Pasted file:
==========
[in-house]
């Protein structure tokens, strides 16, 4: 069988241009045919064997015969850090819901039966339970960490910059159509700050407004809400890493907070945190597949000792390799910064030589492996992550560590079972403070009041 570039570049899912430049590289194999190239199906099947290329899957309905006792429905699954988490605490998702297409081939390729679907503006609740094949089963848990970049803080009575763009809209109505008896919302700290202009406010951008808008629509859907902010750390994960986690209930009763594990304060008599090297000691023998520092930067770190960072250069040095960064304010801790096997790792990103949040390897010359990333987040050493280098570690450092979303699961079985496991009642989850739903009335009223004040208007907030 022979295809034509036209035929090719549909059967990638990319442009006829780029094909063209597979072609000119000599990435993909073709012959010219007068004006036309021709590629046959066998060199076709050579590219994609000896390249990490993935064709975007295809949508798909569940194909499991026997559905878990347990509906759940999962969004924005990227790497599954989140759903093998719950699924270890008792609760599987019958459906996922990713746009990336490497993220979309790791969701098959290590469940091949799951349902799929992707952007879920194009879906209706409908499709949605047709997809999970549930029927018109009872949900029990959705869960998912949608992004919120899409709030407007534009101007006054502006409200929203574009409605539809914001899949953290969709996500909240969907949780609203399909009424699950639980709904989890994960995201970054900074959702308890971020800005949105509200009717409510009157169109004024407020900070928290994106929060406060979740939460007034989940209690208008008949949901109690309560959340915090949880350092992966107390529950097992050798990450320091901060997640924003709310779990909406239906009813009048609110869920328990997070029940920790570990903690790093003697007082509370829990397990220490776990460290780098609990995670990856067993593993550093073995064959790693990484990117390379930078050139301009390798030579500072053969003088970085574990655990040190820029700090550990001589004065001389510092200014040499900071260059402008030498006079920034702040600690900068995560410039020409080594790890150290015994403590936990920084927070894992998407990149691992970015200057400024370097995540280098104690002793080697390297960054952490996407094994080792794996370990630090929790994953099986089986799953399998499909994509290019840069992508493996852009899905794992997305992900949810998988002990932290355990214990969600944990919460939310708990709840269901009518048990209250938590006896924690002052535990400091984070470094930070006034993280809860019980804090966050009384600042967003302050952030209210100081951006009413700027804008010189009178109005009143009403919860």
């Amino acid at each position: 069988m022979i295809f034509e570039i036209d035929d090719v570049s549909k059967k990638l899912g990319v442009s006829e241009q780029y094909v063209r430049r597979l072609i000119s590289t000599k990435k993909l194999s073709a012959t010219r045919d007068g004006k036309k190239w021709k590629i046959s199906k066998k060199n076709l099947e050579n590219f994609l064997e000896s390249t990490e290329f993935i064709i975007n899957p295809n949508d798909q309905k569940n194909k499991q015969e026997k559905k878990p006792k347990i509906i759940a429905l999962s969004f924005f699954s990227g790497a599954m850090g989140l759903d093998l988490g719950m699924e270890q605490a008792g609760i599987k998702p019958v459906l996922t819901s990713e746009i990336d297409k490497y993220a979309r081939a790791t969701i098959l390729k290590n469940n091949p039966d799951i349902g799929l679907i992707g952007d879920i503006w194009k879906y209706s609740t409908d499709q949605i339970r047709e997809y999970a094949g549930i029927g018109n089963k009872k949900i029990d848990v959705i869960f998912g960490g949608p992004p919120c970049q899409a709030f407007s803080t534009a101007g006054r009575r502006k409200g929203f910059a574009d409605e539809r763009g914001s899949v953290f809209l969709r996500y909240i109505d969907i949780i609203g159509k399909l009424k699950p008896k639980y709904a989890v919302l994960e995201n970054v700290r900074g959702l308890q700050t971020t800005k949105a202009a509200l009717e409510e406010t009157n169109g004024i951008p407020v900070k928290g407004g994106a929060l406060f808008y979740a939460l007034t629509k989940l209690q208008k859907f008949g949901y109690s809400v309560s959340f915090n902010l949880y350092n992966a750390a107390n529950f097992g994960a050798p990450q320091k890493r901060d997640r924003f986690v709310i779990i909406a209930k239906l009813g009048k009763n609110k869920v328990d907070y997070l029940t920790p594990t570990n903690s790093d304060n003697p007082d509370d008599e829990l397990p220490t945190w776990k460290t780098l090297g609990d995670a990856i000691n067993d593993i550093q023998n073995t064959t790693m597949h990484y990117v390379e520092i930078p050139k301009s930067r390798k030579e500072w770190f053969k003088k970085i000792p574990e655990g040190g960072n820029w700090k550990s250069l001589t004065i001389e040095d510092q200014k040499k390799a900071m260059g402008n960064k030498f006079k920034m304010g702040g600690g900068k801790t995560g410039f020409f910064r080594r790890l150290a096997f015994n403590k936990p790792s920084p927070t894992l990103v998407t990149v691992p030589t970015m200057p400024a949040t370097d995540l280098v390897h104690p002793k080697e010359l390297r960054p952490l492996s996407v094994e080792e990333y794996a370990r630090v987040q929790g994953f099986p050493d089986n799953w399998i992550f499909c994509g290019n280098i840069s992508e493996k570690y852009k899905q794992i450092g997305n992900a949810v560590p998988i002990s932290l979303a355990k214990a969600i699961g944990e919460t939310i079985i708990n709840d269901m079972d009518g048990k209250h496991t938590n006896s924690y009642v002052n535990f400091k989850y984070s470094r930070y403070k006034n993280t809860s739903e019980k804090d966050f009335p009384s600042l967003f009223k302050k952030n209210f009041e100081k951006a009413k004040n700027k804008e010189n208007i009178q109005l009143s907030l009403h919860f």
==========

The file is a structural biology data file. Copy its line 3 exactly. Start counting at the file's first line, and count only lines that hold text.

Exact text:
């Amino acid at each position: 069988m022979i295809f034509e570039i036209d035929d090719v570049s549909k059967k990638l899912g990319v442009s006829e241009q780029y094909v063209r430049r597979l072609i000119s590289t000599k990435k993909l194999s073709a012959t010219r045919d007068g004006k036309k190239w021709k590629i046959s199906k066998k060199n076709l099947e050579n590219f994609l064997e000896s390249t990490e290329f993935i064709i975007n899957p295809n949508d798909q309905k569940n194909k499991q015969e026997k559905k878990p006792k347990i509906i759940a429905l999962s969004f924005f699954s990227g790497a599954m850090g989140l759903d093998l988490g719950m699924e270890q605490a008792g609760i599987k998702p019958v459906l996922t819901s990713e746009i990336d297409k490497y993220a979309r081939a790791t969701i098959l390729k290590n469940n091949p039966d799951i349902g799929l679907i992707g952007d879920i503006w194009k879906y209706s609740t409908d499709q949605i339970r047709e997809y999970a094949g549930i029927g018109n089963k009872k949900i029990d848990v959705i869960f998912g960490g949608p992004p919120c970049q899409a709030f407007s803080t534009a101007g006054r009575r502006k409200g929203f910059a574009d409605e539809r763009g914001s899949v953290f809209l969709r996500y909240i109505d969907i949780i609203g159509k399909l009424k699950p008896k639980y709904a989890v919302l994960e995201n970054v700290r900074g959702l308890q700050t971020t800005k949105a202009a509200l009717e409510e406010t009157n169109g004024i951008p407020v900070k928290g407004g994106a929060l406060f808008y979740a939460l007034t629509k989940l209690q208008k859907f008949g949901y109690s809400v309560s959340f915090n902010l949880y350092n992966a750390a107390n529950f097992g994960a050798p990450q320091k890493r901060d997640r924003f986690v709310i779990i909406a209930k239906l009813g009048k009763n609110k869920v328990d907070y997070l029940t920790p594990t570990n903690s790093d304060n003697p007082d509370d008599e829990l397990p220490t945190w776990k460290t780098l090297g609990d995670a990856i000691n067993d593993i550093q023998n073995t064959t790693m597949h990484y990117v390379e520092i930078p050139k301009s930067r390798k030579e500072w770190f053969k003088k970085i000792p574990e655990g040190g960072n820029w700090k550990s250069l001589t004065i001389e040095d510092q200014k040499k390799a900071m260059g402008n960064k030498f006079k920034m304010g702040g600690g900068k801790t995560g410039f020409f910064r080594r790890l150290a096997f015994n403590k936990p790792s920084p927070t894992l990103v998407t990149v691992p030589t970015m200057p400024a949040t370097d995540l280098v390897h104690p002793k080697e010359l390297r960054p952490l492996s996407v094994e080792e990333y794996a370990r630090v987040q929790g994953f099986p050493d089986n799953w399998i992550f499909c994509g290019n280098i840069s992508e493996k570690y852009k899905q794992i450092g997305n992900a949810v560590p998988i002990s932290l979303a355990k214990a969600i699961g944990e919460t939310i079985i708990n709840d269901m079972d009518g048990k209250h496991t938590n006896s924690y009642v002052n535990f400091k989850y984070s470094r930070y403070k006034n993280t809860s739903e019980k804090d966050f009335p009384s600042l967003f009223k302050k952030n209210f009041e100081k951006a009413k004040n700027k804008e010189n208007i009178q109005l009143s907030l009403h919860f």